Much like David Quammen’s The Reluctant Mr. Darwin (2006) and Edward J. Larson’s Evolution: The Remarkable History of a Scientific Theory (2004), Harvard historian of science Janet Browne’s Darwin’s Origin of Species: A Biography (2007, ‘Books That Changed the World’ series, which also includes the Bible, the Qur’an, Smith’s Wealth of Nations , Plato’s Republic, Paine’s Rights of Man, and Marx’s Das Kapital) serves, I think, as a great introductory book on the topic of Darwin and evolution (for either lay persons wishing to become familiar with the topic or for undergraduate level courses in the history of science or biology). I wrote of Larson’s book before for a history of modern science course:
Edward J. Larson’s Evolution: The Remarkable History of a Scientific Theory is a wonderful compact book that does well to relate the social, cultural and political forces at work through the past two centuries of evolutionary thought. It is simple and broad, and Larson’s non-scientific prose adds to it being a great book for an introduction to Darwin, evolutionary theories, and the conflicts and successes the idea of evolution has endured.
Browne’s book better fits this description, for it adds more readable prose and unlike Larson’s book, does not contain a wealth of grammatical errors. Of course, at only 153 pages, Browne’s book hits some topics well (Darwin’s life and work) while passing over others quickly (creationism in the late 20th century). Unlike Quammen, Browne does discuss the Beagle voyage, then moves on to the period of Darwin’s work from 1836 to 1859, when On the Origin of Species was published. The remainder of the book tells of the influence (or lack thereof) that Darwin’s evolutionary theory has had on both the sciences and society. Now I will mention particular points in her book that I liked. Browne brings up the debate about whether or not Darwin delayed in publishing On the Origin of Species for fear of ridicule and criticism (from the religious folk). This debate in the history of science has been most recently discussed by Cambridge historian of science John van Wyhe ( “Mind the gap: did Darwin avoid publishing his theory for many years?” Notes & Records of the Royal Society 61 (2007): 177-205). Browne reiterates van Wyhe’s claim that “Darwin’s Delay” is a historical myth, and that instead of a delay Darwin was using the time for research (especially on barnacles) and experimentation – in essence, Darwin wanted to know that he had it right before he published his theory. Browne writes:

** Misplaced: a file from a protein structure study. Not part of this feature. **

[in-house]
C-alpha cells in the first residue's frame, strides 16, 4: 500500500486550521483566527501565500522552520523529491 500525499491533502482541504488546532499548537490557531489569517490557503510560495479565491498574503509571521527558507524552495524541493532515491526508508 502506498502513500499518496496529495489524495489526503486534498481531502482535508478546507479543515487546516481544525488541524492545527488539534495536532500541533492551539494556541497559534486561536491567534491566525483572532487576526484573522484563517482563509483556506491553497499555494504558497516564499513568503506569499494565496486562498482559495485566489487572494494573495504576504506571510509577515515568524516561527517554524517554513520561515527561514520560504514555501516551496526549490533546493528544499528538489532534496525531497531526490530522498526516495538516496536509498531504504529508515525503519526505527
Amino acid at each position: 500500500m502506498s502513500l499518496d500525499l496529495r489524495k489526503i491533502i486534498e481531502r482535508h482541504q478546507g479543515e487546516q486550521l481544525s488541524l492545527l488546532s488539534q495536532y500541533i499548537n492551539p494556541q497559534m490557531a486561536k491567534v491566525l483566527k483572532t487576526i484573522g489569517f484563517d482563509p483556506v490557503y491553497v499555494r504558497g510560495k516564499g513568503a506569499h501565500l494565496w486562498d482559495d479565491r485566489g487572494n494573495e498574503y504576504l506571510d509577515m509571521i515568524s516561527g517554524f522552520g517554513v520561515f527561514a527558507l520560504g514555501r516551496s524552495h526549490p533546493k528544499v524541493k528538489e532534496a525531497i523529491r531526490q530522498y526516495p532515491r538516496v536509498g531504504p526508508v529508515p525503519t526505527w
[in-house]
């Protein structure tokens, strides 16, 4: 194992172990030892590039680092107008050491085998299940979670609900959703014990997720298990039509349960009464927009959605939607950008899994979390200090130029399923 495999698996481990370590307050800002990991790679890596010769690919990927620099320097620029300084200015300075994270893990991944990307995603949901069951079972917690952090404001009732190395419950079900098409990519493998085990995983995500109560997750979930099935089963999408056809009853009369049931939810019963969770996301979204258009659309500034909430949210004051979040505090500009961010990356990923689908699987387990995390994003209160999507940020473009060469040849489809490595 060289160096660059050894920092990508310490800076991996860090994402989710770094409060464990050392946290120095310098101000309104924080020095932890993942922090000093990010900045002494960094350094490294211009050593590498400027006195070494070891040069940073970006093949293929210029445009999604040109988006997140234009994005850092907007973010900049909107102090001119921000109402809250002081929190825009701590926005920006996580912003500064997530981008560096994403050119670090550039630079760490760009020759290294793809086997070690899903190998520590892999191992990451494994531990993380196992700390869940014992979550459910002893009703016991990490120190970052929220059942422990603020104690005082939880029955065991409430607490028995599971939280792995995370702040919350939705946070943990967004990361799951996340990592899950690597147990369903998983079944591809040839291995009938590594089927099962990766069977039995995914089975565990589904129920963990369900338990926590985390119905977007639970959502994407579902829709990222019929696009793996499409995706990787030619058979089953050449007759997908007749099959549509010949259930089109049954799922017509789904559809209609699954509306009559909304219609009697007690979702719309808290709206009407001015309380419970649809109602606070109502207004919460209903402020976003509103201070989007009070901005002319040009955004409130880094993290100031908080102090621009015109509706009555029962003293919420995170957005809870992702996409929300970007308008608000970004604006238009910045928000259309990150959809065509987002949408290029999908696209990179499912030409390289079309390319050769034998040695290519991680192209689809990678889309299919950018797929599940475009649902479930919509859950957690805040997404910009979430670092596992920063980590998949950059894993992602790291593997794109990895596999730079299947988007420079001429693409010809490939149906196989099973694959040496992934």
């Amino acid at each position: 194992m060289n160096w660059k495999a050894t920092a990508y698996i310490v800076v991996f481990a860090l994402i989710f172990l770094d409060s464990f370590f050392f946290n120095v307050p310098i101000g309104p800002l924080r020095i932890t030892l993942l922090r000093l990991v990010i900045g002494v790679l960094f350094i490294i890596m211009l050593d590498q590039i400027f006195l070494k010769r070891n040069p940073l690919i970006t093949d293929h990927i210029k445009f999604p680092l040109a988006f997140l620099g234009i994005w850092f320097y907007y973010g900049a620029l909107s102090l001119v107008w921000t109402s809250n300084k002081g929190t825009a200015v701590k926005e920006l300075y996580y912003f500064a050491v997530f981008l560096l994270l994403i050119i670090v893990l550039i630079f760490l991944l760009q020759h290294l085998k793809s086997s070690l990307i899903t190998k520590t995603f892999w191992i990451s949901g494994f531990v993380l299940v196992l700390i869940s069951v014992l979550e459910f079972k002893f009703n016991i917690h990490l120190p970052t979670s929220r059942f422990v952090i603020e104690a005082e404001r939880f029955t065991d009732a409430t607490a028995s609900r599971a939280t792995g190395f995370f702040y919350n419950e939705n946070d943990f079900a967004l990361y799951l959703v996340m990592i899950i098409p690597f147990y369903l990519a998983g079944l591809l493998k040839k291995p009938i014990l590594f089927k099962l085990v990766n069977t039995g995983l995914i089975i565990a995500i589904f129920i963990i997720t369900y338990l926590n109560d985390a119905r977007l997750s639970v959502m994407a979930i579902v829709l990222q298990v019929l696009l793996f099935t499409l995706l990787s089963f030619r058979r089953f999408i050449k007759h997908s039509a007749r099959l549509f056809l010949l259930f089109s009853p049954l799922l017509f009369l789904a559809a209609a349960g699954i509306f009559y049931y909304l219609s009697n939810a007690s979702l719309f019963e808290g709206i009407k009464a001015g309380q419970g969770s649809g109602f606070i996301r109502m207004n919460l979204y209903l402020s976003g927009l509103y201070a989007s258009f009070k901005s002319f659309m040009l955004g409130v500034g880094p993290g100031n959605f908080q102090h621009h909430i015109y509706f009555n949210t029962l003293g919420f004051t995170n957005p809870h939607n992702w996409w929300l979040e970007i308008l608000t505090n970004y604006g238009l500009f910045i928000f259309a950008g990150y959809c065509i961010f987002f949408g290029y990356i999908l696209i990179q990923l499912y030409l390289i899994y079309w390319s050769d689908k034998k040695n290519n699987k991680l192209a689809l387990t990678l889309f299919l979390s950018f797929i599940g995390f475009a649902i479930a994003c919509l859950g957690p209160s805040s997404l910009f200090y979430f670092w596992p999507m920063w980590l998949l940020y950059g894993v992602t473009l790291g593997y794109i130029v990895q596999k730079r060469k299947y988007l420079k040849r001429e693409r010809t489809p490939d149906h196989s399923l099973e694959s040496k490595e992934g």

Nowadays, in the light of all that is known about his personality and correspondence, it seems feasible to suggest that a strong commitment to scientific accuracy and a proper sense of scientific caution were at least as high in his mind as any fear of the consequences of publication. (p. 50).
Historians tend to smile at so much time spent on ingignificant organisms [8 years on barnacles] and call it a sideline, a delaying tactic in order that Darwin might avoid confronting the furore that would arise out of publishing his other more wide-ranging evolutionary views… What he found in barnacles, however, brought important shifts in his biological understanding, strengthened his belief in evolution and provided an essential backdrop to Origin of Species. (p. 54).